Macroscopic anatomy of the vertebral endplate: quid significat?
Anthropol Anz. 2014;71(3):191-217
Authors: Rothschild BM, Ho J, Masharawi Y
Alterations of vertebral endplates have long been a subject of interest, but are of unclear clinical significance. The vertebral columns of a cohort-based sample of 850 individuals were therefore evaluated for vertebral endplate defects, noting adjacent vertebral size and shape variation, bone density and associated pathologies. Defects were found in the vertebral endplates of 458 individuals (Schmorl’s nodes in 52.0% and linear defects in 10.6%). Vertebral centra osteophytes and diffuse idiopathic skeletal hyperostosis were more common; vertebral compression, less common in vertebrae with defects. Linear defects were more disseminated throughout the vertebral column, with individual defects more commonly affected either the interior half or the posterior quarter of the endplate or extended across all quarters form anterior to posterior. Individual Schmorl’s nodes were predominantly limited to a single quarter. An inverse relationship was identified with tuberculosis. Spondyloarthropathy was more common in individuals with Schmorl’s nodes, but not linear defects. Schmorl’s nodes and linear endplate defects should be independently assessed, although they do share implications. Paradoxically, they are associated with phenomena which seem to mark increased ossification potential (osteophytes and diffuse idiopathic skeletal hyperostosis), but not with osteoporosis. Similarly, presence of Schmorl’s nodes correlation with spondyloarthropathy, another disorder characterized by increased ossification potential. While correlation is not causality, inverse relationship to tuberculosis is intriguing, given the known relationship of spondyloarthropathy to tuberculosis and its antigens. Previously undescribed surface elevations were commonly associated with the presence of Schmorl’s nodes and also correlated with disease, especially inflammatory arthritis, hypertrophic osteoarthropathy.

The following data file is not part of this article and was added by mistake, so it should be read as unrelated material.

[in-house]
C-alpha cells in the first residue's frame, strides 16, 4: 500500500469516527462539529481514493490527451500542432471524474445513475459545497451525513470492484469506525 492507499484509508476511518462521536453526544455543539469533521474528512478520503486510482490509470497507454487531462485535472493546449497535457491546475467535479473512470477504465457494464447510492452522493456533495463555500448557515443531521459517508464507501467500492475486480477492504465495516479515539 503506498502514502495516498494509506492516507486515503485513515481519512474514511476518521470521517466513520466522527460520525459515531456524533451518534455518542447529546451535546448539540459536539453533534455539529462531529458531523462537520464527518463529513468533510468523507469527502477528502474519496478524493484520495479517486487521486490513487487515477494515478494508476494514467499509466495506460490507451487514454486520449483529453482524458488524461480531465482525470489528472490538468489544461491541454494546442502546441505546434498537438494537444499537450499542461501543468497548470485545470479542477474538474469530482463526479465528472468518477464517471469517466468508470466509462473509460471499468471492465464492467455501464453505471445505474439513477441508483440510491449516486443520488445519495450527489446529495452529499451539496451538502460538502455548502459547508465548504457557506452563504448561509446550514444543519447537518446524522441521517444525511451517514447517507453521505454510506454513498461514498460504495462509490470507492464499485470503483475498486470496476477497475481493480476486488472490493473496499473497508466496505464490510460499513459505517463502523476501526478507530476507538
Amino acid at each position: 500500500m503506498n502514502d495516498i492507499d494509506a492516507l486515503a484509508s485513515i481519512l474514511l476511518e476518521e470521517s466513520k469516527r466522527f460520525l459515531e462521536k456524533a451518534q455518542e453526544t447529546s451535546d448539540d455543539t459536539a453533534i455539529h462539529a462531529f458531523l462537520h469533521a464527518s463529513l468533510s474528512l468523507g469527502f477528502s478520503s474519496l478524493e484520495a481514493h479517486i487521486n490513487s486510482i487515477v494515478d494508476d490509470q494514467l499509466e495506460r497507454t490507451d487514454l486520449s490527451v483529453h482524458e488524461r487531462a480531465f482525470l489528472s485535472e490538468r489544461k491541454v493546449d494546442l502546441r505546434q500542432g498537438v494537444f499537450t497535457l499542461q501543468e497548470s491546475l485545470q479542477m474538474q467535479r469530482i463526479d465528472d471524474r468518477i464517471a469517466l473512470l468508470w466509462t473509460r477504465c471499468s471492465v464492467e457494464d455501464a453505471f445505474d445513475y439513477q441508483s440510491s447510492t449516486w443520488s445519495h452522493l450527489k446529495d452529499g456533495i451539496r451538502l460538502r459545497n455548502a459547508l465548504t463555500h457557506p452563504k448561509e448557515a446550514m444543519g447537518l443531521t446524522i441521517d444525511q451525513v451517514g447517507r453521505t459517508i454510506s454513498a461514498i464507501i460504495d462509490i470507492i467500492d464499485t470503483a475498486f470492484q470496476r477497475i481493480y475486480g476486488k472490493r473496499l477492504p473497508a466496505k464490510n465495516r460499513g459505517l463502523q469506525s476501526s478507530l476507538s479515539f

PMID: 25065116 [PubMed – indexed for MEDLINE]